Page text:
November 2016 Newsletter
Dear HSLDA families:
Do you ever feel like no one understands your homeschooling situation? Like you’re all alone in this journey, and you don’t know where to go next?
If so, we hope that this month’s article will encourage you. It was written by our friend Brenda Murphy, as part of a series of letters called “Vital Mercy.” Brenda and her colleagues wrote these letters after recognizing the absolute necessity of encouraging and equipping families who are homeschooling children with various academic struggles.
We like the title of this article because it reminds us that the struggles our children have are truly just a snapshot of who they really are. We hope you will be encouraged when you read Brenda’s letter. Perhaps you’ll recognize your own children described in one of her snapshots and realize that you are not alone!
Faith, Joyce, Carol, Kristy, and Krisa
Snapshots of Struggling Learners
by Brenda Murphy
It’s Monday, the beginning of another typical homeschool week. Breakfast is ready, and four of your five children gather around the kitchen table anticipating a nice, hot bowl of oatmeal and chilled, pulp-free orange juice.
It’s pulp-free because Sarah—the child who isn’t at the table—cannot and will not put anything with pulp in her mouth. It feels icky.
Finally she arrives, limping. She stops before sitting and looks down to survey her feet—one shoed, the other shoeless. With her head still down, she lifts her clear, blue eyes and smiles that endearing, disarming smile you’ve seen a hundred times. You know what it means: I couldn’t find my right shoe again today, but I’m hungry so I came to the table anyway.
You resign yourself; it’s just Sarah. The shoe will surface later; it’s not worth the battle. After all, she is such a delightful, charming, funny little girl. Everybody loves her; she has such a great personality. She tells the most creative stories, and when school gets hard, she always changes the subject and doesn’t seem to care that her younger brother now reads better than she does, and that you can read his handwriting and not hers.
Monday is now well underway. It’s mid-morning, time for math. Jeremy wants to keep reading. He loves to read and devours so many books that you make at least two trips to the library every week.
But at math time, Jeremy digs in his heels, dawdling and delaying the inevitable. “Do I really have to do math today?” he queries, knowing the next hour will be akin to a waking nightmare.
He will read the explanation of how to do the problems, for the third day now. You will show him how to do the problems—and with you right there, he will seem to get it. You have not lost hope.
Fifteen minutes pass. Head down, Jeremy is still diligently calculating, writing, erasing, propping his head in his hand. After 45 minutes, he’s completed five, maybe 10 problems. He brings them to you to check—at least that’s what you try to do because the multiple erasures make it hard to decipher his answers. The result: one correct, the rest wrong.
He’s really depressed. The rest of the day goes downhill fast after that. And you know he’s really smart. What gives?
This month the whole family, including mom and dad, are learning the states and their capital cities as part of this year’s American history study.
You’ve opted to use a unit study approach rather than a textbook because everyone loves the hands-on projects and oral exchanges. After a couple of weeks of working with the map and playing states and capitals games, some of the children remember them better than you do—except Miranda.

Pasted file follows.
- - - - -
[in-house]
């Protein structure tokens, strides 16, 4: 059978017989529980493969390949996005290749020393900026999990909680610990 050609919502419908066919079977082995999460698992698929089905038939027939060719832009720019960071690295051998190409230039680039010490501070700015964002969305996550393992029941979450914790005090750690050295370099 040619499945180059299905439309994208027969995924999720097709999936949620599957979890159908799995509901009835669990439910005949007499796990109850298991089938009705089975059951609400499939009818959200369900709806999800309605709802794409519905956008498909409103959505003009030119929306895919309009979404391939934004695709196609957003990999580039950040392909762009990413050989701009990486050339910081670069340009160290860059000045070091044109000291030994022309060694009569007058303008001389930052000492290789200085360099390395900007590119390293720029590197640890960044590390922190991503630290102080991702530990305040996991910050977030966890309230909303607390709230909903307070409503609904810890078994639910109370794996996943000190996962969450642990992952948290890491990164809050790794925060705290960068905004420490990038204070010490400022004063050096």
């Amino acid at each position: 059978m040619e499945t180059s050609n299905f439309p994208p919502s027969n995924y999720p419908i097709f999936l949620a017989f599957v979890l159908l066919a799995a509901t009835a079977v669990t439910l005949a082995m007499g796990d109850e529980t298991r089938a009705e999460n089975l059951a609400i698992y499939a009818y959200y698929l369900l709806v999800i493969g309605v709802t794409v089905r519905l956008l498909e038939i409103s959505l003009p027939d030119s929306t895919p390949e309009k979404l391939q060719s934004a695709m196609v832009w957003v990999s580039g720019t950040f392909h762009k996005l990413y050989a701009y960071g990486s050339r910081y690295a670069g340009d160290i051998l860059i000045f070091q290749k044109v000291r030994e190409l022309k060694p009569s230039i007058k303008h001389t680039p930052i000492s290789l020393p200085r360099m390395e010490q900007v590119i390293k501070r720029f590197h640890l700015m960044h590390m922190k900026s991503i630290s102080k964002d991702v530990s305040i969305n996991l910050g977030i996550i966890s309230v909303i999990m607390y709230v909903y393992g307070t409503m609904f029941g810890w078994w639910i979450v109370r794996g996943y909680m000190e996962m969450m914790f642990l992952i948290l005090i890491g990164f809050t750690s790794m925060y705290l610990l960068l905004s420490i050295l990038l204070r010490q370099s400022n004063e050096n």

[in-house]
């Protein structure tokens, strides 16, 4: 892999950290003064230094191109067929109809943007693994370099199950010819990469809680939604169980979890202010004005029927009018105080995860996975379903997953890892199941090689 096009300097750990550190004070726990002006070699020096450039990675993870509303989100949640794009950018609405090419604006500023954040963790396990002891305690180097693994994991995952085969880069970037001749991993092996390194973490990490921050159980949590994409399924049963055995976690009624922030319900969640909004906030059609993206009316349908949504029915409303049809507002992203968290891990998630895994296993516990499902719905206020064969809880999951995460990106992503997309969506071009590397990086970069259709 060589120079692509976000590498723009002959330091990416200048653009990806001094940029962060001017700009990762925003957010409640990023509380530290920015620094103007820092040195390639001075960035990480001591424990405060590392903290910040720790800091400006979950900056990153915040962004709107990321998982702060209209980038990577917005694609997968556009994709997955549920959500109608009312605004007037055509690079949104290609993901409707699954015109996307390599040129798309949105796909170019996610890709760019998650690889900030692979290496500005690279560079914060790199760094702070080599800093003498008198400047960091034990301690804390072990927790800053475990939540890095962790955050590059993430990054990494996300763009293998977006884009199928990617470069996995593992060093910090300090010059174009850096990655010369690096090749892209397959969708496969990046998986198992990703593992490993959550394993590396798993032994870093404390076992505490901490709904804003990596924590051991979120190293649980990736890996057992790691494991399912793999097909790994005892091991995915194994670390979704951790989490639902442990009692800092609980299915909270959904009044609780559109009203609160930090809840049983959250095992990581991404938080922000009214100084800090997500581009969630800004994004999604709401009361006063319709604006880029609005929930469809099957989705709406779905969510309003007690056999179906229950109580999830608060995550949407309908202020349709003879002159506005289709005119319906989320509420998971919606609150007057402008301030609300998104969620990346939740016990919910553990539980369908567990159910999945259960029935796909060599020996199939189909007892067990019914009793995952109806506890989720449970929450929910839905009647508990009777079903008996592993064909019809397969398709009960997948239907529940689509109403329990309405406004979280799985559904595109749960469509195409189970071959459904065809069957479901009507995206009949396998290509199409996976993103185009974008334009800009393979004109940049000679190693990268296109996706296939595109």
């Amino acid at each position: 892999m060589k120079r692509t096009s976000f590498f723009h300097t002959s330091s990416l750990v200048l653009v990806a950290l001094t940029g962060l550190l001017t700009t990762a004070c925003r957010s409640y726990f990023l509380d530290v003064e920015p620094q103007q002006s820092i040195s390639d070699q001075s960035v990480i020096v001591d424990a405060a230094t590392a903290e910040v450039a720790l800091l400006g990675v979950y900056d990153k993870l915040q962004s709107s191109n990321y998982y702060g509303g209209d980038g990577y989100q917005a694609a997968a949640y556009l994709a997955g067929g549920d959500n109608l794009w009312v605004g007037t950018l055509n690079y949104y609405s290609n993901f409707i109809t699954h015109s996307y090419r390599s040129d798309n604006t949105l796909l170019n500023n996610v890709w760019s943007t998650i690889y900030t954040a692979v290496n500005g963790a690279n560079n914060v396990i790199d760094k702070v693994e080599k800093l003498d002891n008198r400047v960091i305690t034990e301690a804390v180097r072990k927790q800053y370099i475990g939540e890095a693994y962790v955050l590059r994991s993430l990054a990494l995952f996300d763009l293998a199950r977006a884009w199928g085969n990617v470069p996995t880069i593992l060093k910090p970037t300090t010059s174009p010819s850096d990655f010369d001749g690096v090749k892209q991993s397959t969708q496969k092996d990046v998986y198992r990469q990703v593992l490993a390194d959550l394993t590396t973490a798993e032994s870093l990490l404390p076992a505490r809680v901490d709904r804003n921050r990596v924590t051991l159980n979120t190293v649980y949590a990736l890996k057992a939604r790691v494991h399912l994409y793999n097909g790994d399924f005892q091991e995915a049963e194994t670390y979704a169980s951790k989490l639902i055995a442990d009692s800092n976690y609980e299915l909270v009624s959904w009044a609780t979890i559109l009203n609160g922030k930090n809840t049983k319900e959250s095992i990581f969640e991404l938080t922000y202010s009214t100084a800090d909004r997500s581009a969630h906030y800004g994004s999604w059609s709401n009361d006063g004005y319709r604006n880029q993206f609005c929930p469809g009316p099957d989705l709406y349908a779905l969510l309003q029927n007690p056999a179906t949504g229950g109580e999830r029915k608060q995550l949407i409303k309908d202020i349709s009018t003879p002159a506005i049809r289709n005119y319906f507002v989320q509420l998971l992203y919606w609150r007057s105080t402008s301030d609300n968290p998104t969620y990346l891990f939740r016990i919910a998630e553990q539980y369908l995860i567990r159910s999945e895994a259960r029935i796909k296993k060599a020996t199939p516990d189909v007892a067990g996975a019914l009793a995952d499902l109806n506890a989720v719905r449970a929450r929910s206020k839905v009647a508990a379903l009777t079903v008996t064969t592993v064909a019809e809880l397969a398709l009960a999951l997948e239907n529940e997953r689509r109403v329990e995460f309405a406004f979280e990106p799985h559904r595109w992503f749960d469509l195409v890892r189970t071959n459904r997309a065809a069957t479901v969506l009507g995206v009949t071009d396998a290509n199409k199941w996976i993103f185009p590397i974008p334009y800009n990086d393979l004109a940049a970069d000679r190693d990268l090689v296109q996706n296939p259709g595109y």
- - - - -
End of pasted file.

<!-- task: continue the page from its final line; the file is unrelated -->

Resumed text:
Precious Miranda. It seems even when she gets to look at a map, which the others do not, she cannot remember the states, much less the capitals.
Often, she mispronounces them. “Delaware” might come out “Dwellare.” It’s so frustrating for her; one day she remembers as many as 20, the next day not even two. She gets so irritated at herself she pounds her head with her hands.
Patience, Knowledge, and Direction
Sarah, Jeremy, and Miranda are struggling learners. Just as snapshots in their family’s photo album mark their wondrous individuality, so the imprints of misfires, backfires, and duds in their learning processes portray their world as hard, frustrating, less than satisfying.
Of course there are varying degrees of learning struggles. Some are subtle and soft, like a child taking a long time to retrieve a word he wants to say. Others are profound and obvious: the inability to read on grade or age level by age 10, illegible handwriting with non-decipherable spelling, and no recall of math facts.
Rather than categorize children who display such behavior as “disabled,” a more accurate way to view their struggles is to say they miss the mark in learning.
Just like any archer or golfer knows, you can take accurate aim at a target, sure you’re going to hit it, when oops! It veers to the right (or left); the arrow cannot be found, or the ball ends up in the deep rough. So, this tells the would-be Robin Hood or Jack Nicklaus that more study and practice are needed, or some serious lessons with a pro.
The good news is that with accurate, sufficient knowledge and practice and outside help, the struggling archer or golfer can become proficient—even expert.
The same is true of our struggling children who miss the mark. With patience, knowledge, and proper direction the academic missed marks can become areas of ability, even strength.
I know. I’ve seen it happen many times in the lives of my students and even in my own experience. Take courage, friend. There is hope for the struggling learner.
• HSLDA searchable database of professionals (HSLDA members only)
• “Homeschooling Your Struggling Learner” by Kathy Kuhl
• For ideas and suggestions of curricula and teaching materials to match your child’s unique learning profile, be sure to check out the Home Ed. Expert Tool